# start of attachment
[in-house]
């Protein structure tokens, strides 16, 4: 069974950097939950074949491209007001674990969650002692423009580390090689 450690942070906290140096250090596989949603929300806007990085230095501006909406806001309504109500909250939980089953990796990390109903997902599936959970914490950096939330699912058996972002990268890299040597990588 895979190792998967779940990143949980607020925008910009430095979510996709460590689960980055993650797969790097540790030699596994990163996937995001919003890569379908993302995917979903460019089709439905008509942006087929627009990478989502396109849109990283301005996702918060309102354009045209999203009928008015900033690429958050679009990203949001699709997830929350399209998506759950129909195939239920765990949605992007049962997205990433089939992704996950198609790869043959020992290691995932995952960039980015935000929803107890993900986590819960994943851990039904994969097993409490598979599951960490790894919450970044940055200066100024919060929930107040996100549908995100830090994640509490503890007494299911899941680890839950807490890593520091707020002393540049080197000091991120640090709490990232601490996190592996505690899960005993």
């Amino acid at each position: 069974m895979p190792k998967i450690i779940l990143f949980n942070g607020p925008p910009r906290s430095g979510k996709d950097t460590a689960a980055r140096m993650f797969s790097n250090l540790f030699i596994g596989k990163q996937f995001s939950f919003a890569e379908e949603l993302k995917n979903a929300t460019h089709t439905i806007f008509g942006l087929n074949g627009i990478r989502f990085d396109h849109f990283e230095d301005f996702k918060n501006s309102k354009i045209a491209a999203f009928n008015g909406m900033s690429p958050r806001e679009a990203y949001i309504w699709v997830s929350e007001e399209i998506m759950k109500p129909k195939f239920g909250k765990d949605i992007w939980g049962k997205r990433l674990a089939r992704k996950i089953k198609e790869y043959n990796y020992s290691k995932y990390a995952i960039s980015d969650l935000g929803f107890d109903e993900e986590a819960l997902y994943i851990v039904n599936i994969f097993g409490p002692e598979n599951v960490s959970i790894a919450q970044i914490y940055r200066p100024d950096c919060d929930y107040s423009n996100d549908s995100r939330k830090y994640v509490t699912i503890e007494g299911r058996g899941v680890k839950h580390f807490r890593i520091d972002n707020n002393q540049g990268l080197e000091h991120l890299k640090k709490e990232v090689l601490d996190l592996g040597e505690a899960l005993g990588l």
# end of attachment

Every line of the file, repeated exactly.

[in-house]
């Protein structure tokens, strides 16, 4: 069974950097939950074949491209007001674990969650002692423009580390090689 450690942070906290140096250090596989949603929300806007990085230095501006909406806001309504109500909250939980089953990796990390109903997902599936959970914490950096939330699912058996972002990268890299040597990588 895979190792998967779940990143949980607020925008910009430095979510996709460590689960980055993650797969790097540790030699596994990163996937995001919003890569379908993302995917979903460019089709439905008509942006087929627009990478989502396109849109990283301005996702918060309102354009045209999203009928008015900033690429958050679009990203949001699709997830929350399209998506759950129909195939239920765990949605992007049962997205990433089939992704996950198609790869043959020992290691995932995952960039980015935000929803107890993900986590819960994943851990039904994969097993409490598979599951960490790894919450970044940055200066100024919060929930107040996100549908995100830090994640509490503890007494299911899941680890839950807490890593520091707020002393540049080197000091991120640090709490990232601490996190592996505690899960005993």
């Amino acid at each position: 069974m895979p190792k998967i450690i779940l990143f949980n942070g607020p925008p910009r906290s430095g979510k996709d950097t460590a689960a980055r140096m993650f797969s790097n250090l540790f030699i596994g596989k990163q996937f995001s939950f919003a890569e379908e949603l993302k995917n979903a929300t460019h089709t439905i806007f008509g942006l087929n074949g627009i990478r989502f990085d396109h849109f990283e230095d301005f996702k918060n501006s309102k354009i045209a491209a999203f009928n008015g909406m900033s690429p958050r806001e679009a990203y949001i309504w699709v997830s929350e007001e399209i998506m759950k109500p129909k195939f239920g909250k765990d949605i992007w939980g049962k997205r990433l674990a089939r992704k996950i089953k198609e790869y043959n990796y020992s290691k995932y990390a995952i960039s980015d969650l935000g929803f107890d109903e993900e986590a819960l997902y994943i851990v039904n599936i994969f097993g409490p002692e598979n599951v960490s959970i790894a919450q970044i914490y940055r200066p100024d950096c919060d929930y107040s423009n996100d549908s995100r939330k830090y994640v509490t699912i503890e007494g299911r058996g899941v680890k839950h580390f807490r890593i520091d972002n707020n002393q540049g990268l080197e000091h991120l890299k640090k709490e990232v090689l601490d996190l592996g040597e505690a899960l005993g990588l």